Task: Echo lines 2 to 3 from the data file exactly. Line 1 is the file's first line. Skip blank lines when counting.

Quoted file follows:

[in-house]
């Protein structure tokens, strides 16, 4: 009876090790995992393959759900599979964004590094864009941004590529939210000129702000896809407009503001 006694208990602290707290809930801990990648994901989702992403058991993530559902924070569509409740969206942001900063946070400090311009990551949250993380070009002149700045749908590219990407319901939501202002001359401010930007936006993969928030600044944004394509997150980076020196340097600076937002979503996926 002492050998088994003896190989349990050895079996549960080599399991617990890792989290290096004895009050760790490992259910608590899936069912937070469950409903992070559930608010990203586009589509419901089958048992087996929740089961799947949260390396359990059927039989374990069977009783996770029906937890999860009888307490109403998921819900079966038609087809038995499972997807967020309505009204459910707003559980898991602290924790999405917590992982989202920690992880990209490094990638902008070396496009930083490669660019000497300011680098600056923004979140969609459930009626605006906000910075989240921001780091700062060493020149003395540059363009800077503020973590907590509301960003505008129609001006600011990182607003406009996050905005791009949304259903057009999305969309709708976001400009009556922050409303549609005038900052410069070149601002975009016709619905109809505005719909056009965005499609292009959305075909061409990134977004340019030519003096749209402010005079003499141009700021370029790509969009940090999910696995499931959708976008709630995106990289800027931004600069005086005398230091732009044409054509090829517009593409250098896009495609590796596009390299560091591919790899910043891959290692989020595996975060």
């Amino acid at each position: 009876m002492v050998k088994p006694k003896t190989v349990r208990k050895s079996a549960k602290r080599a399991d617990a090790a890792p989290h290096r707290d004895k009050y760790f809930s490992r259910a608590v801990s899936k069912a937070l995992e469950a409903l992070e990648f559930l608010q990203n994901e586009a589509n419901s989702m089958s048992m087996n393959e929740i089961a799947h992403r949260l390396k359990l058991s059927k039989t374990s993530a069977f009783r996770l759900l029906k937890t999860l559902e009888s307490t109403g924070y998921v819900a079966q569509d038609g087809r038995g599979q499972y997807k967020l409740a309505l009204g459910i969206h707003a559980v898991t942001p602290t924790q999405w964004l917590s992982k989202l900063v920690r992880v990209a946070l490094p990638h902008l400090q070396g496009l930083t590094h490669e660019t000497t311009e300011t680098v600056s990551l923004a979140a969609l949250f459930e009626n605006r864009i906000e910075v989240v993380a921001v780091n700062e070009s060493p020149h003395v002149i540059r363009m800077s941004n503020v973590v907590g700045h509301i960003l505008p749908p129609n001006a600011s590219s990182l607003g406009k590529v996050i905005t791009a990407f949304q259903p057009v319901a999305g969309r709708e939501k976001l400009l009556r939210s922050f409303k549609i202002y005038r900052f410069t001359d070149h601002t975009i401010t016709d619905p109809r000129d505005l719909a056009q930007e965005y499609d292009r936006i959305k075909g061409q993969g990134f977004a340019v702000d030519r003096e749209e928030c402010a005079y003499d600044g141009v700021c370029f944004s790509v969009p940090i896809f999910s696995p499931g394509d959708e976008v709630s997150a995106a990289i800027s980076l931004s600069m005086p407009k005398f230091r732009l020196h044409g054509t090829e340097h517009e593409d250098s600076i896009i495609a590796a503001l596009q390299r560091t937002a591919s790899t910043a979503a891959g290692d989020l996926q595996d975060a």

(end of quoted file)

């Protein structure tokens, strides 16, 4: 009876090790995992393959759900599979964004590094864009941004590529939210000129702000896809407009503001 006694208990602290707290809930801990990648994901989702992403058991993530559902924070569509409740969206942001900063946070400090311009990551949250993380070009002149700045749908590219990407319901939501202002001359401010930007936006993969928030600044944004394509997150980076020196340097600076937002979503996926 002492050998088994003896190989349990050895079996549960080599399991617990890792989290290096004895009050760790490992259910608590899936069912937070469950409903992070559930608010990203586009589509419901089958048992087996929740089961799947949260390396359990059927039989374990069977009783996770029906937890999860009888307490109403998921819900079966038609087809038995499972997807967020309505009204459910707003559980898991602290924790999405917590992982989202920690992880990209490094990638902008070396496009930083490669660019000497300011680098600056923004979140969609459930009626605006906000910075989240921001780091700062060493020149003395540059363009800077503020973590907590509301960003505008129609001006600011990182607003406009996050905005791009949304259903057009999305969309709708976001400009009556922050409303549609005038900052410069070149601002975009016709619905109809505005719909056009965005499609292009959305075909061409990134977004340019030519003096749209402010005079003499141009700021370029790509969009940090999910696995499931959708976008709630995106990289800027931004600069005086005398230091732009044409054509090829517009593409250098896009495609590796596009390299560091591919790899910043891959290692989020595996975060």
């Amino acid at each position: 009876m002492v050998k088994p006694k003896t190989v349990r208990k050895s079996a549960k602290r080599a399991d617990a090790a890792p989290h290096r707290d004895k009050y760790f809930s490992r259910a608590v801990s899936k069912a937070l995992e469950a409903l992070e990648f559930l608010q990203n994901e586009a589509n419901s989702m089958s048992m087996n393959e929740i089961a799947h992403r949260l390396k359990l058991s059927k039989t374990s993530a069977f009783r996770l759900l029906k937890t999860l559902e009888s307490t109403g924070y998921v819900a079966q569509d038609g087809r038995g599979q499972y997807k967020l409740a309505l009204g459910i969206h707003a559980v898991t942001p602290t924790q999405w964004l917590s992982k989202l900063v920690r992880v990209a946070l490094p990638h902008l400090q070396g496009l930083t590094h490669e660019t000497t311009e300011t680098v600056s990551l923004a979140a969609l949250f459930e009626n605006r864009i906000e910075v989240v993380a921001v780091n700062e070009s060493p020149h003395v002149i540059r363009m800077s941004n503020v973590v907590g700045h509301i960003l505008p749908p129609n001006a600011s590219s990182l607003g406009k590529v996050i905005t791009a990407f949304q259903p057009v319901a999305g969309r709708e939501k976001l400009l009556r939210s922050f409303k549609i202002y005038r900052f410069t001359d070149h601002t975009i401010t016709d619905p109809r000129d505005l719909a056009q930007e965005y499609d292009r936006i959305k075909g061409q993969g990134f977004a340019v702000d030519r003096e749209e928030c402010a005079y003499d600044g141009v700021c370029f944004s790509v969009p940090i896809f999910s696995p499931g394509d959708e976008v709630s997150a995106a990289i800027s980076l931004s600069m005086p407009k005398f230091r732009l020196h044409g054509t090829e340097h517009e593409d250098s600076i896009i495609a590796a503001l596009q390299r560091t937002a591919s790899t910043a979503a891959g290692d989020l996926q595996d975060a």